Thursday, 12 April 2007

Back where we started

As we speak the Robert Charles Brown is back in Cowes at South Boats where her refit was undertaken. A decision was taken by HQ this morning that she should go back to the yard rather than Poole. A crew from the yard arrived this afternoon and took her away. A sad change from the triumphant return of yesterday!

Still, we have grown used to 'Pinky' (as Mary Margaret has become known to us) and will no doubt now have the chance to add a few further shouts to her tally. No matter how nice it is to have ones own boat, surely the most important thing is to have a boat and to be able to continue to provide the service that we do. Let's not dwell on the 'what ifs' and 'might have beens'...........

5 comments:

Mark Savage said...

That's bad luck....

Does this relate to the fact that the Mersey is primarily a carriage launched vessel? Or is that a red-herring.

Cromer, near where I live, have just got a Mersey as relief boat, carriage launched off the beach. Happened to see it return the other day and the recovery process - that's a mission.....

should you happen to be interested, a video of it is online here: http://www.youtube.com/watch?v=Y-Su-Qgqi6U

Anonymous said...

Thanks for the youtube link, it's great to see how much easier it is to recover on a slipway. The 'Royal Shipwright' has also been a relief boat at Swanage. The Mersey was designed with a duel purpose role, being both suitable for carriage and slipway. The Robert Charles Brown has been on station since 1991, and has never failed it it's ability to launch down the slipway. Let's hope they sort the problem out soon. Dave C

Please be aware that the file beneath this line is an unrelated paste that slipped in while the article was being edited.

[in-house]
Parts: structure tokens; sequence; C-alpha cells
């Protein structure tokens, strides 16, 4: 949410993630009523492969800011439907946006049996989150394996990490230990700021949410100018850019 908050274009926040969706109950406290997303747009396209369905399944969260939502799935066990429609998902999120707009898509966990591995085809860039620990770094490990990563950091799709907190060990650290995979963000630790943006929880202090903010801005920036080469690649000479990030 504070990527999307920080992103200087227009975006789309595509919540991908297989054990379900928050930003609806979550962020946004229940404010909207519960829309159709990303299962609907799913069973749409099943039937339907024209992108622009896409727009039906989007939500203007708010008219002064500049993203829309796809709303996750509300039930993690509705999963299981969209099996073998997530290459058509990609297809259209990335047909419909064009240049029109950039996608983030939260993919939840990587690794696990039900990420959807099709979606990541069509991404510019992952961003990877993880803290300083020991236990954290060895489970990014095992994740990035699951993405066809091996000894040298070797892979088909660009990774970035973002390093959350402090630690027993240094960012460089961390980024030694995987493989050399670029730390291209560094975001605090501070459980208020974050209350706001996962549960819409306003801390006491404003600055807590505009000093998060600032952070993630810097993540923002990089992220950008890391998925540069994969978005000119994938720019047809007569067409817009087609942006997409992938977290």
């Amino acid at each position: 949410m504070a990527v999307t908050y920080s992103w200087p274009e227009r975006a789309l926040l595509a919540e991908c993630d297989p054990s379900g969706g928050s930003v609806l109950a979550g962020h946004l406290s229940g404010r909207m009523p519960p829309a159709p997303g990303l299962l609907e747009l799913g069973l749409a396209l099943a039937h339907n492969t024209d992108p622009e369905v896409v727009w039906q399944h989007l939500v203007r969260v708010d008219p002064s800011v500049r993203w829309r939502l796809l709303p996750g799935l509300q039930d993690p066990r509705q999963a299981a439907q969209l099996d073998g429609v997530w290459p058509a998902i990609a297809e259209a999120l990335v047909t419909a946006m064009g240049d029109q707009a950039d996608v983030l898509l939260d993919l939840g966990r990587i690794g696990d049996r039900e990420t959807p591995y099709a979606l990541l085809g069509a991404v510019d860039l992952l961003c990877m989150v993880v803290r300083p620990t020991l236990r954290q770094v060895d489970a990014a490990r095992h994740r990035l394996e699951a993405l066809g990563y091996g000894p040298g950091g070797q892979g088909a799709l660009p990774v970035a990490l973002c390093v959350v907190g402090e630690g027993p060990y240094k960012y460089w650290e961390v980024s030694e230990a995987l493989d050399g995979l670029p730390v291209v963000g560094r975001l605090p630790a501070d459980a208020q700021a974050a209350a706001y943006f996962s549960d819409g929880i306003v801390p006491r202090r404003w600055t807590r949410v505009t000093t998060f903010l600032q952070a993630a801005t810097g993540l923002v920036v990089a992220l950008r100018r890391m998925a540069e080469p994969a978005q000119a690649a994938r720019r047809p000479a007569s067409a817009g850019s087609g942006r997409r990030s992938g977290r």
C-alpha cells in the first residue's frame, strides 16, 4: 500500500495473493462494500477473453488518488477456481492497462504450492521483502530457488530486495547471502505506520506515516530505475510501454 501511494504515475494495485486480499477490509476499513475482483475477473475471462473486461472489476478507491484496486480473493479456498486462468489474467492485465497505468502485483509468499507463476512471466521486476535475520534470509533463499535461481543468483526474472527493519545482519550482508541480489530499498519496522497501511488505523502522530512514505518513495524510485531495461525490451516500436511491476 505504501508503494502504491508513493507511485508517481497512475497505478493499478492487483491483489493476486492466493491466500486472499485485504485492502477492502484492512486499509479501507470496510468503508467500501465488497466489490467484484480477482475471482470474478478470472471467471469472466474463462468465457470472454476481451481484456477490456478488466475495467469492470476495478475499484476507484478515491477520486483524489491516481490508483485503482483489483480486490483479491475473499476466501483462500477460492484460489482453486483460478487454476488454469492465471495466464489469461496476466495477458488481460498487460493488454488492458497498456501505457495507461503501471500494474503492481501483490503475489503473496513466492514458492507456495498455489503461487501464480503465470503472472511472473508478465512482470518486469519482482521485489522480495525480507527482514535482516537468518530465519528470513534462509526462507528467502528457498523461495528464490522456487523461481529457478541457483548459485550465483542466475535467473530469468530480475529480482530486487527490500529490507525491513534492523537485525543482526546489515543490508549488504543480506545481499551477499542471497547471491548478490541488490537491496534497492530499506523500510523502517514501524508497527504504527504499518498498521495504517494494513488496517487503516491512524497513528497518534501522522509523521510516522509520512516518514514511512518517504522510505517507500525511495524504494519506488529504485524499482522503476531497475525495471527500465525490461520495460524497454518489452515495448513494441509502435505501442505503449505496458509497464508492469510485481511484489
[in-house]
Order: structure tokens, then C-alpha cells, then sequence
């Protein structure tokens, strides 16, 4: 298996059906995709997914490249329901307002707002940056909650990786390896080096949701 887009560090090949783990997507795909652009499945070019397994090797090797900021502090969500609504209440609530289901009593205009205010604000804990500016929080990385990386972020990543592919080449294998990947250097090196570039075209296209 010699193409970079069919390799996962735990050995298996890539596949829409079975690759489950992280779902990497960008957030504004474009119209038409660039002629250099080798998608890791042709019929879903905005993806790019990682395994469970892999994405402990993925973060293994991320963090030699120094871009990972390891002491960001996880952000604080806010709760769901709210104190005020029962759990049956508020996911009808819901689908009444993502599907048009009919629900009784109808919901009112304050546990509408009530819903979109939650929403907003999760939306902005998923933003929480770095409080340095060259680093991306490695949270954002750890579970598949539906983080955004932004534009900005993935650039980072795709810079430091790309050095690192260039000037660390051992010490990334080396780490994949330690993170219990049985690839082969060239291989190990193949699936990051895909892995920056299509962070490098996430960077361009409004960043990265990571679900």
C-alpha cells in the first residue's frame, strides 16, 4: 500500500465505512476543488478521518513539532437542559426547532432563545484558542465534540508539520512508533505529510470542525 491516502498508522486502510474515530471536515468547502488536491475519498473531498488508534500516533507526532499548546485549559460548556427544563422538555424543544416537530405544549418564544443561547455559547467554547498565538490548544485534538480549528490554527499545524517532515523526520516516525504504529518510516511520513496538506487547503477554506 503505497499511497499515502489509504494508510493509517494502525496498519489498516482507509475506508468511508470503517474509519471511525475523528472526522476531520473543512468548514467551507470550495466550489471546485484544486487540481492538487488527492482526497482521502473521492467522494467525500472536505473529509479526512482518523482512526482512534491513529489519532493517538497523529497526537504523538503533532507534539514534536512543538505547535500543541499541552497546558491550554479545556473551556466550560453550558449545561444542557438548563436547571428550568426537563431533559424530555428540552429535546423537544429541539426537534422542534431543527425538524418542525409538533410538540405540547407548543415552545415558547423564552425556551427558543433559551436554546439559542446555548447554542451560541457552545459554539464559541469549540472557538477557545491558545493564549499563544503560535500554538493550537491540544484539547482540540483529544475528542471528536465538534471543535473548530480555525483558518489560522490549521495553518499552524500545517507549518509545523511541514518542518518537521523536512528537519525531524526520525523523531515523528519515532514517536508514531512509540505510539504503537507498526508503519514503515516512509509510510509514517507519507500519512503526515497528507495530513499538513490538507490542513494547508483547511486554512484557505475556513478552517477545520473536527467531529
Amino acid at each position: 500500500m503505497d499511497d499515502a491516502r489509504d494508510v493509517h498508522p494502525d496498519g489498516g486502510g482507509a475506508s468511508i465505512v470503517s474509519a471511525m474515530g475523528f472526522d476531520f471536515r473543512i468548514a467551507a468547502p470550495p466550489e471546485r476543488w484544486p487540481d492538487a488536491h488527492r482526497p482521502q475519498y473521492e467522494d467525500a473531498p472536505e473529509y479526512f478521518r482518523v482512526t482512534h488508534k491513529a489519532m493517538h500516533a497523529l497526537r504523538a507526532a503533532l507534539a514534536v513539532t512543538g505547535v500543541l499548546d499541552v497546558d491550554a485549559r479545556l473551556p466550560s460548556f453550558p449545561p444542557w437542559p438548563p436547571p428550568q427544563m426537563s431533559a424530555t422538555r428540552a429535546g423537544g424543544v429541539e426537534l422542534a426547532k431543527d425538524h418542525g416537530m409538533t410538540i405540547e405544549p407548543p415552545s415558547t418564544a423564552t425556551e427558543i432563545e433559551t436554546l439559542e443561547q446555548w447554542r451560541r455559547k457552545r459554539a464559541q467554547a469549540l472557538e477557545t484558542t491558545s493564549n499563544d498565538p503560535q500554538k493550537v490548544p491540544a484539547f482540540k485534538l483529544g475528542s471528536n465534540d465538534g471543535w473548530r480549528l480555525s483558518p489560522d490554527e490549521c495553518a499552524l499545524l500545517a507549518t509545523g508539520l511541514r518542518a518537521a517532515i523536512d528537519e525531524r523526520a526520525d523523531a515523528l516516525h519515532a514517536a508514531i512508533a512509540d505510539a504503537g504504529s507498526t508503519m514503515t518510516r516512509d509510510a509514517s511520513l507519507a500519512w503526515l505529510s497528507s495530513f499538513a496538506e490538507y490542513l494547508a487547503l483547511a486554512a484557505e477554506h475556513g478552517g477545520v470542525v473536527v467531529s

Mark Savage said...

Slipway has to be easier I guess, although at Cromer I understand that can be very weather dependent......

Anonymous said...

The keel being dead straight & dead flat is far more important on a slipway as the boat goes over a lot of rollers before getting to the sea and the weight of the boat needs to be evenly spread between them. Its not so important with a carriage as the boat pretty much floats off most of the time.

The news from Cowes is that the keel on our boat is 'hogged' (arched up) it would seem that its the back half of the keel causing the problem, its only about 4 or 5 mm but it makes all the difference. There's a lot of head scratching going on at the moment as to how it happened but more importantly how to fix it! Its not possible to just shave some metal off the keel as this would decrease the gap under the bilge keels and may cause them to bind . . a tricky one.

DT

Anonymous said...

the condition of the keel on a carriage boat is just as important as it has to run down the rollers smoothly when launching(if it was to be floated off as previously mentioned you would be in a tidy mess !) also it needs to be right so that the boat takes the skids ok when recovering on the beach.